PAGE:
In September 2008, I incorporated the Zeovit method into my system. This method is known for the bright colors it imparts to the corals, particularly SPS. It creates a low nutrient environment similar to that of a natural reef ecosystem. In this way, levels of zooxanthellae in SPS are controlled, promoting vivid colors. The main elements of Zeovit are the zeolites, some amino acids, and bacterial food. Zeolites, which are basically man-made rocks to absorb reef toxins, are placed in the Zeovit reactor under a specified flow. I adjust the flow using an external Eheim 2028 canister filter that is also used for mechanical filtration. A film, which is believed to be a premium coral food, is then created on the zeolite’s surface. By exposing the zeolites to water flow, the film is then released into the tank. The Zeovit supplements I use include: Zeo-bak, Zeostart2, Zeofood7, Pohl’s Xtra, Coral Vitalizer, B-balance, Amino LPS and Sponge Power. My Zeovit routine also includes a 10% water change every week with Reefer’s Best Coral Reef salt and a carbon change every 20 days. I place carbon in my refugium under gentle flow.

Water Parameters:
  • Specific gravity: 1.025
  • pH: 8.1 - 8.2
  • Calcium: 400 - 410 ppm
  • Alkalinity: 7 - 7.3 dKH
  • Magnesium: 1300 ppm
  • K: 360 - 370
  • Temp: 27.5° C (81.5° F)


My favorite time to enjoy my tank is when I am feeding. I feed my fish three times a day: at noon they are given flake food, Cyclop-Eeze in the afternoon (for my anthias), and late at night, frozen food. Every portion is quite small in order to avoid raising the nutrients in the tank. My favorite manufacturer of flake and frozen food is Ocean Nutrition, especially frozen lobster eggs and Mysis shrimp. I moisten these with Seachem garlic and Selcon vitamins prior to feeding. Two to three times a week I also target feed most of my corals with a mixture of Kent Zoomax, Kent Phytomax, Kent Chromamax, Cyclop-Eeze and various frozen foods.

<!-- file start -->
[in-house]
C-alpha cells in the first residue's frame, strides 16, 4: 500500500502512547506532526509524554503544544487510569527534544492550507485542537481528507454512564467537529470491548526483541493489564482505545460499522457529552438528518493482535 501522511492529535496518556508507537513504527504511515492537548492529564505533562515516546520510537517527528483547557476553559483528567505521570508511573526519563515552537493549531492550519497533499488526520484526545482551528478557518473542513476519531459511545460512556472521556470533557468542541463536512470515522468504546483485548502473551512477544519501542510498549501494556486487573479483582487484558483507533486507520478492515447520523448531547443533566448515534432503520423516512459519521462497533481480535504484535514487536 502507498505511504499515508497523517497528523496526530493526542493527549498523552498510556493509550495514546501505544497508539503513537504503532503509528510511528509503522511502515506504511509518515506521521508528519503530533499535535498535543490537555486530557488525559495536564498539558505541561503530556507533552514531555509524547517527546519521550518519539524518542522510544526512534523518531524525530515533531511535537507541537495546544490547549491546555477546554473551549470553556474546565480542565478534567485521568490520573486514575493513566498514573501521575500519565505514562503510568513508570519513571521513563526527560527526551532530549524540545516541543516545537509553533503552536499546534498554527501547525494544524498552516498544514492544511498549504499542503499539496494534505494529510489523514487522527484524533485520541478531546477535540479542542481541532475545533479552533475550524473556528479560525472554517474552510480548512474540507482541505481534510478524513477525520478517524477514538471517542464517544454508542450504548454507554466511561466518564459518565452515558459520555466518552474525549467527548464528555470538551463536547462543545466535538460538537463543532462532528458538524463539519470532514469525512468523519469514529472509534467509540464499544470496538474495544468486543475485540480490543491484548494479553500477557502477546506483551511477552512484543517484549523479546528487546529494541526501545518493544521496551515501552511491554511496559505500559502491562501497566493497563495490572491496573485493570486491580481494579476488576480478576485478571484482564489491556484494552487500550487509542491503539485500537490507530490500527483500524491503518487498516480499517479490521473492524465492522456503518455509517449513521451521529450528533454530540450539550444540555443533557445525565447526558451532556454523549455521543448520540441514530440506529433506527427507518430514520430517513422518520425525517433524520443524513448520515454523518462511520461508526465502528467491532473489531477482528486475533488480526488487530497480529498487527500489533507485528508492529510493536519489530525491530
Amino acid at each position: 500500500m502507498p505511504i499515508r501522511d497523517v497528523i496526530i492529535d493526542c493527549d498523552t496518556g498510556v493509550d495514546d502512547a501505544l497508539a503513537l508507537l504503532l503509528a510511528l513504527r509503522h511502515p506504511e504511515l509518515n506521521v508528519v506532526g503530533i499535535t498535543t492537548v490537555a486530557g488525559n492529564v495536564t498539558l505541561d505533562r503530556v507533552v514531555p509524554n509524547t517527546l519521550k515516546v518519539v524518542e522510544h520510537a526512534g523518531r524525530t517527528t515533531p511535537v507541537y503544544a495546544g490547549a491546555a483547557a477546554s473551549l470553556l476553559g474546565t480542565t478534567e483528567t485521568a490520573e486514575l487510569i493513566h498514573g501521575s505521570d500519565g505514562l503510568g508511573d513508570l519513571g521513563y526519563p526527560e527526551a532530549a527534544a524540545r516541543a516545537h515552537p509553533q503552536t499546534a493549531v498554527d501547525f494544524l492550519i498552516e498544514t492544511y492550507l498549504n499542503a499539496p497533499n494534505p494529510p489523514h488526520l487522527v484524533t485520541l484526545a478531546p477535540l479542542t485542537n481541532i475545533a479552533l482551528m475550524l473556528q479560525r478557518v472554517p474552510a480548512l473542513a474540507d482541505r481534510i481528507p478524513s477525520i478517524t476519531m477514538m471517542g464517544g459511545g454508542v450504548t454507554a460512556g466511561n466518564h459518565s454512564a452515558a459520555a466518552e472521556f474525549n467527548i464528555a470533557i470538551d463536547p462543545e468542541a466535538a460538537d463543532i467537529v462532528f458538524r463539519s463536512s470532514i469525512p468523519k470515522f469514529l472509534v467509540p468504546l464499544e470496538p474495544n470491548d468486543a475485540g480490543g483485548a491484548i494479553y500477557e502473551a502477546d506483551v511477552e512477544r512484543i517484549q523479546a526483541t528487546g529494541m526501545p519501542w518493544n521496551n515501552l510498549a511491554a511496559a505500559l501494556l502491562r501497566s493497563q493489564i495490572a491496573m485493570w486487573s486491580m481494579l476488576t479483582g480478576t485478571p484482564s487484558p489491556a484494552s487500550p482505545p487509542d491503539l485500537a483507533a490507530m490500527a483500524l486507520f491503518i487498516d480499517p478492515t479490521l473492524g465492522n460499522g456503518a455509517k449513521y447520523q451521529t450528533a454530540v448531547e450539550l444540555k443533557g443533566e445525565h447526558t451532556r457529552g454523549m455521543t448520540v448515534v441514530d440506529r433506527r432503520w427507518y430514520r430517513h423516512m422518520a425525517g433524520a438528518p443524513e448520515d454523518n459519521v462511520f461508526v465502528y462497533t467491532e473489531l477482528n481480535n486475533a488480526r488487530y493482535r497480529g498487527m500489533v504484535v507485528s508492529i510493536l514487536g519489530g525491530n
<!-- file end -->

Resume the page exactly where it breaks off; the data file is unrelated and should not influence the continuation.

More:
SPS Corals:


  • A. millepora
  • A. tumida
  • A. robusta
  • A. echinatanobilis
  • A. valida
  • A. parillis
  • A. cerealis


  • A. vermiculata
  • A. gomezi
  • A. tennuis
  • A. formosa
  • A. suharsoni
  • A. humilis
  • A. subulata


  • M. digitata
  • M. capricornis
  • M. verrucosa

Stylophora pistillata, Seriatopora hystrix, Seriatopora guttatus, Hydnophora lamellosa, Hydnophora exesa, Pocillopora damicornis, Pocillopora verucosa.


LPS Corals:

Caulastrea furcata, Caulastrea curvata, Euphyllia divisa, Euphyllia parancora, Trachyphyllia geoffroyi, Scolymia vitiensis, Tubastrea aurea, Lobophyllia hemprinchii, Lobophyllia robusta, Platygyra daedalea, Blastomussa wellsi, Fungia repanda, Favites speciosa, Favites bestae, Acanthastrea lordhowensis.


Other Corals:

Ricordea florida, Ricordea yuma, Actinodiscus sp., Clavularia sp., Protopalythoa sp., Pachyclavularia violacea, Zoanthus sp.



  • 3 - Pseudanthias bimaculatus
  • 9 - Pseudanthias dispar
  • 1 - Paracanthurus hepatus
  • 1 - Pygoplites diacanthus
  • 10 - Chromis viridis
  • 1 - Amblygobius rainfordi
  • 2 - Nemateleotris magnifica
  • 1 - Cirrhilabrus cyanopleura
  • 2 - Synchiropus splendidus
  • 1 - Valencienna puellaris


  • 3 - Lysmata amboinensis
  • 1 - Lysmata debelius
  • 1 - Stenopus hispidus
  • 1 - Neopetrolisthes ohshimai
  • 1 - Nassarius sp. snails
  • 2 - Tridacna crocea
  • 1 - Tridacna derasa

Future Plans:

This fall and winter, I am going to start my new project: a 125-gallon tank with a frag farm and a sump in the stand. Everything is going to be built from scratch, and I will purchase new, cutting-edge equipment. Everything has been designed in detail, especially the new aquascape, which has intrigued me to upgrade my current tank to a larger size. More details, information and photos coming soon.

105.JPG 75.JPG 7877978979798.jpg

Concluding Thoughts:


Over time, I have observed the amazing growth and development of the corals in my reef. Corals that started out as stable and colorless for more than a year have doubled their size and changed color in just two - three years. In my opinion and experience, the key to successfully maintaining SPS corals in the aquarium is providing stable water parameters, especially carbonate hardness, a high pH value and, of course, keeping to a consistent maintenance routine.


A great reef cannot be created very easily without spending many hours of reading and discussing with like-minded, reef-passionate people. That’s why I want to say a big "Thank you!" to Reef Central and Reefkeeping Magazine, who gave me this opportunity to become a more conscientious and knowledgeable reefkeeper. I would also like to thank my friends in Greece who helped and encouraged me to achieve this nomination. Many thanks to Z_X for his magnificent photos, Vasilakis, Neoklis, Billy, Madfdg and of course, for its support.


Feel free to comment or ask questions about my tank in the Tank of the Month thread on Reef Central.